ljpkf-kanji goshin-kanjiThe practice of martial arts has been a facet of Okinawan culture since the beginning of recorded history. That tradition was as strong as ever five hundred years ago, when the island of Okinawa served as an axis of trade and cultural exchange between China and Japan. Okinawa and China were close friends and allies for centuries. Over the course of several hundred years Chinese Kung Fu techniques were continually introduced in Okinawa where they were gradually merged with the “te-gumi” martial arts native to Okinawa. Okinawan “Kara-te” (roughly translated “China-hand”) was eventually born. Decades later the word “kara” was re-interpreted to mean “open” or “empty,” and the tradition of Chinese-influenced Okinawan empty-hand combat has persisted and grown through the centuries on the island.

First arriving during the Korean War, an American marine by the name of Frank Van Lenten visited Okinawa for more than a decade, and pursued the study of Goju Ryu; one of the Okinawan styles of unarmed combat. After mastering that style, Van Lenten received permission from his instructors to expand his study of Karate to include other Okinawan styles. Before his return to the U.S. in the mid-1960s, Van Lenten had also studied Uechi Ryu, Isshin Ryu, Shorin Ryu and Kempo. Once back in Syracuse, New York, Van Lenten founded the Goshin-Do Karate-Do-Kyokai, which was an organization that attempted to bring all of the newly migrated Okinawan styles in America under a single authority.

A student of Frank Van Lenten’s during this time period was a man by the name of Alfred Gossett, who had prior training in judo and jujitsu before receiving his black belt in the hybrid style that Van Lenten was teaching. Sensei Al Gossett’s school incorporated Sensei Van Lenten’s system of Goshin-Do and thereby formed the Goshin-Ryu Karate Association. Today the Goshin Ryu Karate Association of New Jersey has 4 branch schools, hundreds of active black belts, and thousands of students throughout New York , New Jersey, Virginia, and Florida.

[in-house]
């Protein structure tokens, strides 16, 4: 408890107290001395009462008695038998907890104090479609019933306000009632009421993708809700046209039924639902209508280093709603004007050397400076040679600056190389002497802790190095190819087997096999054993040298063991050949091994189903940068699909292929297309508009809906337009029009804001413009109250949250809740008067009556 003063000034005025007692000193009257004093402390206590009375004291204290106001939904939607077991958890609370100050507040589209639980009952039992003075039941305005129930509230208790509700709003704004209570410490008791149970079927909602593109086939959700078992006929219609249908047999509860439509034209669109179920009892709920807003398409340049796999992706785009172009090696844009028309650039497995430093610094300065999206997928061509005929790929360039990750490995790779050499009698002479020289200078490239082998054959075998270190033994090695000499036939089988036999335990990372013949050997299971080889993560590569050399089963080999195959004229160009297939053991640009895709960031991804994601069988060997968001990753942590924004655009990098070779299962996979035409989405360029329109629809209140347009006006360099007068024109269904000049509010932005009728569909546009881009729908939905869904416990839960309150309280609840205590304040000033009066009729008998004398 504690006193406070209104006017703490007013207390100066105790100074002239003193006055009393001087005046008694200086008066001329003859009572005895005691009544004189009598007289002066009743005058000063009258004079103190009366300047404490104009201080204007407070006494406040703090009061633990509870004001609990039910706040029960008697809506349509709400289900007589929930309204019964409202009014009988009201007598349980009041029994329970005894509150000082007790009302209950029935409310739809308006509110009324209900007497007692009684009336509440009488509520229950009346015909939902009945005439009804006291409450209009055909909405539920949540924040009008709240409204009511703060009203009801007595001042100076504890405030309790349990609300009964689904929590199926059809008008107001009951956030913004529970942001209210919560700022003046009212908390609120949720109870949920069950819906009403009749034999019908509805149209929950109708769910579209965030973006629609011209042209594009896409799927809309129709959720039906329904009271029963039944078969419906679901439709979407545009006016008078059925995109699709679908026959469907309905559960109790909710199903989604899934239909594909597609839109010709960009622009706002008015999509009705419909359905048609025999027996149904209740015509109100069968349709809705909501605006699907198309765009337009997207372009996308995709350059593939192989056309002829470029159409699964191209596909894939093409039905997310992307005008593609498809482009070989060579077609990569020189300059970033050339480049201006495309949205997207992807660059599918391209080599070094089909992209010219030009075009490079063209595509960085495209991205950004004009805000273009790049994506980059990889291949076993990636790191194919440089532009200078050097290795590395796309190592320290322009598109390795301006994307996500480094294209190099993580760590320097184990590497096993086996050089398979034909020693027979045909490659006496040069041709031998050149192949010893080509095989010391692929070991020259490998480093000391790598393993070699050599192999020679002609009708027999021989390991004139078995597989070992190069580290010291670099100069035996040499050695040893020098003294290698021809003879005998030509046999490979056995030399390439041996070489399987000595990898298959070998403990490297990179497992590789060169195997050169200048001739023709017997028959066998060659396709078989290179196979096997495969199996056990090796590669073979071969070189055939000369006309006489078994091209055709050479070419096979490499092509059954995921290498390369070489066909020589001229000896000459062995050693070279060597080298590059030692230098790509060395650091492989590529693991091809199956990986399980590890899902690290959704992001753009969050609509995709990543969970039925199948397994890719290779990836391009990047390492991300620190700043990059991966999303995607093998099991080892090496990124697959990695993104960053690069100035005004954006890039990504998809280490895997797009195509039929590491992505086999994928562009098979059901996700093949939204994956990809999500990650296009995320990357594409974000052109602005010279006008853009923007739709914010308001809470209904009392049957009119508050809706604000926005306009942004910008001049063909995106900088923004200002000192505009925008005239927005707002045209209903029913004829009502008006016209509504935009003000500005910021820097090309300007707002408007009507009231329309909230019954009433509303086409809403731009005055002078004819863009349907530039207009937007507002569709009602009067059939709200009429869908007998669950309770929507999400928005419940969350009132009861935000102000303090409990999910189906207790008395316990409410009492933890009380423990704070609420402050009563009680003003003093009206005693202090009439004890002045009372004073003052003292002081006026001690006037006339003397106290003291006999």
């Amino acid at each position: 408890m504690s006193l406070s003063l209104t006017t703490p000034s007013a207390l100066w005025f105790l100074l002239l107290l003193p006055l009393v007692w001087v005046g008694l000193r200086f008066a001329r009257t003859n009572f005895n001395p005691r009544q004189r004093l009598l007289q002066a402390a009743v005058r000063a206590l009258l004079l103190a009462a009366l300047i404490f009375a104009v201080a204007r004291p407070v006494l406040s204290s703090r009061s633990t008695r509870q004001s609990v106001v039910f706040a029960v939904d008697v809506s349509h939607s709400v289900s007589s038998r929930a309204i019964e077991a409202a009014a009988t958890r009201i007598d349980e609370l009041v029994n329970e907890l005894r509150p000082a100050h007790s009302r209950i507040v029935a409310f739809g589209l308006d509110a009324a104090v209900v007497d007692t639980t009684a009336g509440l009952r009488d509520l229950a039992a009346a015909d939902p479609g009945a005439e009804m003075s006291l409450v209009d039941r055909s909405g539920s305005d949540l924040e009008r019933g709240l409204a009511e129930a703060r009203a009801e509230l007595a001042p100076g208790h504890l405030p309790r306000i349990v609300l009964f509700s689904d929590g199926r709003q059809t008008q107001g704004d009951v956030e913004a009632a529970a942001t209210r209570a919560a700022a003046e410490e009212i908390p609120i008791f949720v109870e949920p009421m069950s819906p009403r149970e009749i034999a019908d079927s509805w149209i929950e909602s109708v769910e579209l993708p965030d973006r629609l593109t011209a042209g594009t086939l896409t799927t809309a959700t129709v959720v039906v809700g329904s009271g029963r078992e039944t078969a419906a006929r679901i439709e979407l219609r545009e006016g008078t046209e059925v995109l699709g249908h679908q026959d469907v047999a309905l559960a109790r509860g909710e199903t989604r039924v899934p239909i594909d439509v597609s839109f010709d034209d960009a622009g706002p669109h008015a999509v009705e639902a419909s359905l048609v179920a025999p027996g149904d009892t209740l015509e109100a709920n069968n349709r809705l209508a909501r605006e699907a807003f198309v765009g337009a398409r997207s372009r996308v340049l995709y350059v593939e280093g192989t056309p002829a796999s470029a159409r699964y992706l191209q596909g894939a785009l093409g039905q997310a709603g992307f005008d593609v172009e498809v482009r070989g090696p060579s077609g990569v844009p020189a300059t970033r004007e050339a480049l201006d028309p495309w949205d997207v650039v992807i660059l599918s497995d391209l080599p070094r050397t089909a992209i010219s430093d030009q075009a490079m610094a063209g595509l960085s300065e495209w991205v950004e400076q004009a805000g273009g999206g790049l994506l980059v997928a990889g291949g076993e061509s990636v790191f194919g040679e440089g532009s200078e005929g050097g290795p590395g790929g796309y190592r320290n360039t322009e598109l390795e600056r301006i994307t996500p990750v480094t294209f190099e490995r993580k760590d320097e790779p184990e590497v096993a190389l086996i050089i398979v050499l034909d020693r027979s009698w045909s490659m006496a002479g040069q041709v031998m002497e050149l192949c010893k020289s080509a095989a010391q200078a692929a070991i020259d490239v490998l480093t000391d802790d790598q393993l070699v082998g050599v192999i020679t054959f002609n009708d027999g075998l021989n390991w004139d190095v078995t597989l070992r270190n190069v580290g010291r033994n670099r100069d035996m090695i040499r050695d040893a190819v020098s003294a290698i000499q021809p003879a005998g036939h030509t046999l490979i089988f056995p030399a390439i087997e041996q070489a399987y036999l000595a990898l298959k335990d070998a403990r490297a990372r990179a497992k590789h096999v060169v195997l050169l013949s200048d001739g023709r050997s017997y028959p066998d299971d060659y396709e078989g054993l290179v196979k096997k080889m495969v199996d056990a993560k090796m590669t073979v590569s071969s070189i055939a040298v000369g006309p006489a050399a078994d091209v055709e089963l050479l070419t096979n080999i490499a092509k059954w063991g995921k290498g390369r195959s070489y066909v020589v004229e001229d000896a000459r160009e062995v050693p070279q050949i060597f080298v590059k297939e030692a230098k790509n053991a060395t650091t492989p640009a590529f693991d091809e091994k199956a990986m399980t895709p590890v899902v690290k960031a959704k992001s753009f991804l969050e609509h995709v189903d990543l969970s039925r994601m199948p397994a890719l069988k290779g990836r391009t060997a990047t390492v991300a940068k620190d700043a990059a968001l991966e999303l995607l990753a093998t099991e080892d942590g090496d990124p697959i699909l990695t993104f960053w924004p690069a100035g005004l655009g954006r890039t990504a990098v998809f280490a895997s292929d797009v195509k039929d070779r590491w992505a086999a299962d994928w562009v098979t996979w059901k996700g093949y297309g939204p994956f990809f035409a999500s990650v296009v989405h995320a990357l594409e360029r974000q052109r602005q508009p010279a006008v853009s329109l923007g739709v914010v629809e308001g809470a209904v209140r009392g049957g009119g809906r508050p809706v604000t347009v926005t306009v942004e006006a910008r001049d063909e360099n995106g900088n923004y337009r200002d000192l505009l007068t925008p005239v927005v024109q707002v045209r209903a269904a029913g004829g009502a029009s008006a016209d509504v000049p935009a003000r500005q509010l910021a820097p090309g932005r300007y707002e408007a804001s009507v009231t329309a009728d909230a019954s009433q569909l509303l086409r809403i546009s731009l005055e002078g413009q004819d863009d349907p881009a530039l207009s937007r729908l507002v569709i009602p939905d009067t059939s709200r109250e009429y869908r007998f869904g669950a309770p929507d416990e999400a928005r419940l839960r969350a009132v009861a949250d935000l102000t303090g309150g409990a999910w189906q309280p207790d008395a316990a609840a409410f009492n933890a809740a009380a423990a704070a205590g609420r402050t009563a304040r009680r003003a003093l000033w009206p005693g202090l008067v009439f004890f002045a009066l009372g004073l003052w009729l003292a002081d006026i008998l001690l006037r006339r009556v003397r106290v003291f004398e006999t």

Eastern Shore Martial Arts teaches Goshin-Ryu Karate. Goshin-Ryu Karate is a combination of Goju-Ryu, Isshin Ryu and Shorin-Ryu, karate with some additional kata and training drills from other sources as well. Although Goshin-Ryu is a relatively new creation, the training is strictly traditional. There are 12 katas in Goju-Ryu, and 18 katas in Shorin-Ryu. These comprise the majority of the 30-plus empty-hand katas practiced by Goshin-Ryu style karate. Kata is the heart and soul of Karate. In Goshin Ryu, karate katas are taught in the traditional, unchanged form. Therefore, we are quite literally “walking in the footsteps of the masters” who came before us. The Master Instructors of the Goshin Ryu Karate Association have taught us that traditional karate kata is to be trained for life, as there are hundreds of advanced applications, even deadly techniques that can only be realized by proper training over many years. Traditional Okinawan weapon forms include Bo, Sai, Tonfa, Kama, Nunchuka and others.

The instructor at Eastern Shore Martial Arts is Doug Fleming. Doug’s martial arts training began in 1969 in Bangkok Thailand, where he lived for 3 years and trained in Tae Kwon Do receiving a brown belt before returning to the US. In 1987 Doug received his black sash in kung fu. In 1988 Doug was recognized as an instructor of Lung Jop Pai Shaolin Dragon Style Kung Fu. Doug was a Dragon Style instructor in Hightstown, NJ for several years. In 1996 Doug received his Black belt in Goshin Ryu karate. He is currently a 6th degree black belt and member of the board of directors of the Goshin Ryu Karate Association of NJ.